I was going through some old personal files recently and stumbled across a copy of the CV I used when I was first applying for jobs before I had defended my dissertation. I smiled as I was reminded of the successes that meant so much to me back then (minor teaching recognitions, a few committee memberships, and so forth) that have now been long since culled from my résumé. I also was a little horrified by a few items that were, well, naïve to have been included, especially some of the “Who’s Great” kinds of publications/awards that really didn’t signify much more than my name being on a mailing list. I didn’t know better back then. Even some of my conference presentations, in hindsight, were much more about the experience of attending and presenting than they were about substantial scholarship.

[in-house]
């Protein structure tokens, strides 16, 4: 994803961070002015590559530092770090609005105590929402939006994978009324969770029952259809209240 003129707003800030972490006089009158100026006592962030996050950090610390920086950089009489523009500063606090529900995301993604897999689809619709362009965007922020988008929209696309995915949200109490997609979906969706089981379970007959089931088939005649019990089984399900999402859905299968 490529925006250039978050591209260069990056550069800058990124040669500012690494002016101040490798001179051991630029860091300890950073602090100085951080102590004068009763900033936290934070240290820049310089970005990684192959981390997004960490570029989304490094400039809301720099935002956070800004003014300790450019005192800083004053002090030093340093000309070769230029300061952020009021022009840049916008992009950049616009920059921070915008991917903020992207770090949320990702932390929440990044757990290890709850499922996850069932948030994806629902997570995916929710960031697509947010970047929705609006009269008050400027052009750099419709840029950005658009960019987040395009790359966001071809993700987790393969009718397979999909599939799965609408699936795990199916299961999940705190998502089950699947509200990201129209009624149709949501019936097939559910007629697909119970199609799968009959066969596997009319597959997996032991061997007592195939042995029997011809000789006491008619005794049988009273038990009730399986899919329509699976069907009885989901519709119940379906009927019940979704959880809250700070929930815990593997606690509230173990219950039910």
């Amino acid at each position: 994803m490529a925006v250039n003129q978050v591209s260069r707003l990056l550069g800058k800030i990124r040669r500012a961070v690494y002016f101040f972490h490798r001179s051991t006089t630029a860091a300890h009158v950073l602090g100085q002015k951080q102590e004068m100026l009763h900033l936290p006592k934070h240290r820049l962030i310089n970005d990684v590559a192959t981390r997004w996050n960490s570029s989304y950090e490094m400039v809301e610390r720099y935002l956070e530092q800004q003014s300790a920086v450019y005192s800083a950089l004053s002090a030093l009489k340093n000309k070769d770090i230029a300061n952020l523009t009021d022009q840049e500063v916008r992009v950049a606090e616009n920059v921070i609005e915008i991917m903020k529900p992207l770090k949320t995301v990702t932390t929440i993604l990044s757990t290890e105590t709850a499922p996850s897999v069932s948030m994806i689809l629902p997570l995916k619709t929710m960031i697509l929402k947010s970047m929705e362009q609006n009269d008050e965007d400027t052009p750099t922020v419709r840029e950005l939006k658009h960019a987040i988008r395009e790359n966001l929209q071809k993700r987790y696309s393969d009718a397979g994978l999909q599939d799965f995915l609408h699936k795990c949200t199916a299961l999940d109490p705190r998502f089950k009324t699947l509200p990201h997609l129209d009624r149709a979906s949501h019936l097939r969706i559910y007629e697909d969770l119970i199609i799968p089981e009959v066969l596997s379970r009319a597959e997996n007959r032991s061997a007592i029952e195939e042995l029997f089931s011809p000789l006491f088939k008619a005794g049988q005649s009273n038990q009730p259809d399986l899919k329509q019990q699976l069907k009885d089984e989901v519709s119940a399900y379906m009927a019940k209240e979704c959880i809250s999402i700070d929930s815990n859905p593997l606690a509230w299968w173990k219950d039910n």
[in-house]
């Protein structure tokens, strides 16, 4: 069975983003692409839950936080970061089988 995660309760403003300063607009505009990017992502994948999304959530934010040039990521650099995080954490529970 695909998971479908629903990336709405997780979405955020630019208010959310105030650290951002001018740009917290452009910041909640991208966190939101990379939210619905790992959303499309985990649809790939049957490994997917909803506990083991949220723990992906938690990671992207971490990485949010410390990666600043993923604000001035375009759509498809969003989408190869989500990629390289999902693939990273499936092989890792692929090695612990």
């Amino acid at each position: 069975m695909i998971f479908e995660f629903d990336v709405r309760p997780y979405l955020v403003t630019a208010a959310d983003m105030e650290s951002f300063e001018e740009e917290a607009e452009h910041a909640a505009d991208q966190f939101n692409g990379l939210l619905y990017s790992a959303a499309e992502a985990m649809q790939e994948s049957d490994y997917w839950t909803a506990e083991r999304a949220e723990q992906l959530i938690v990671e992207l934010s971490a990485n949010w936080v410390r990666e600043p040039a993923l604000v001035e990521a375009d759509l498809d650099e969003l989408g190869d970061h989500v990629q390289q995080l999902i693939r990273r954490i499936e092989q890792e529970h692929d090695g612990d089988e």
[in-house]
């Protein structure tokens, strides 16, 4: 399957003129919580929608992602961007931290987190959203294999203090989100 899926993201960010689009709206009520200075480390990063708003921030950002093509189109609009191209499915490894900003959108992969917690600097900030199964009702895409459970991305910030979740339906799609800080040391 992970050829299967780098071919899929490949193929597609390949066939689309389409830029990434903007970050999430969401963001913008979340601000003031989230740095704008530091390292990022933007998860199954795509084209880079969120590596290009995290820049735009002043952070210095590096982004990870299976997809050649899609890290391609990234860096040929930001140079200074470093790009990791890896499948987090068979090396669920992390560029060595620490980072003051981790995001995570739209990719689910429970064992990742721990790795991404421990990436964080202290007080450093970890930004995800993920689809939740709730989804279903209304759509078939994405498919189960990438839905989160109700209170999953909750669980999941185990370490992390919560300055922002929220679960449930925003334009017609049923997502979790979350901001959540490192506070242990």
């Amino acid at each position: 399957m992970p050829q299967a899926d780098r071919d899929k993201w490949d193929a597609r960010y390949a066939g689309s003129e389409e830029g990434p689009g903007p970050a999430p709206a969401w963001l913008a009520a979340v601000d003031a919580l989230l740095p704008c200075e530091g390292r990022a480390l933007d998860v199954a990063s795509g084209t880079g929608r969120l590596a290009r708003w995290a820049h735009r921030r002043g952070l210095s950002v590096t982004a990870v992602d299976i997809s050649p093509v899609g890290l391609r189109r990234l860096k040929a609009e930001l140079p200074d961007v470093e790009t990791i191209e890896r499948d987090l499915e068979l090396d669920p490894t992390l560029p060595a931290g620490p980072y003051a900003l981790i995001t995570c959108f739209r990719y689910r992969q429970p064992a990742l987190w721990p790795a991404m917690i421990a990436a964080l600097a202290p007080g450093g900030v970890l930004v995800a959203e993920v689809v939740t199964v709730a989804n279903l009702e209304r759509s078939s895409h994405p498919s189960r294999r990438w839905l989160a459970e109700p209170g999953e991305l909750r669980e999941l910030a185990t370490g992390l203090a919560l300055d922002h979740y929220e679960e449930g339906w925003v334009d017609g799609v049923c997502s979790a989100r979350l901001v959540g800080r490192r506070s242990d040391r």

I had a few friends review my vita back then, but I have no memory of having any of my professors look it over. In hindsight, this was incredibly foolish. I know that they were busy but in five minutes most of them could have told me to eliminate some of my items and to include some things that I had failed to cite. I also wish that I had asked some friends who had recently landed their first positions to look at it. It’s amazing how we live in a culture of peer review for our research, but most of us don’t let the peer process of appealing to experts as reviewers enter into our search preparations.
Who should review applicants’ application materials before they are sent out?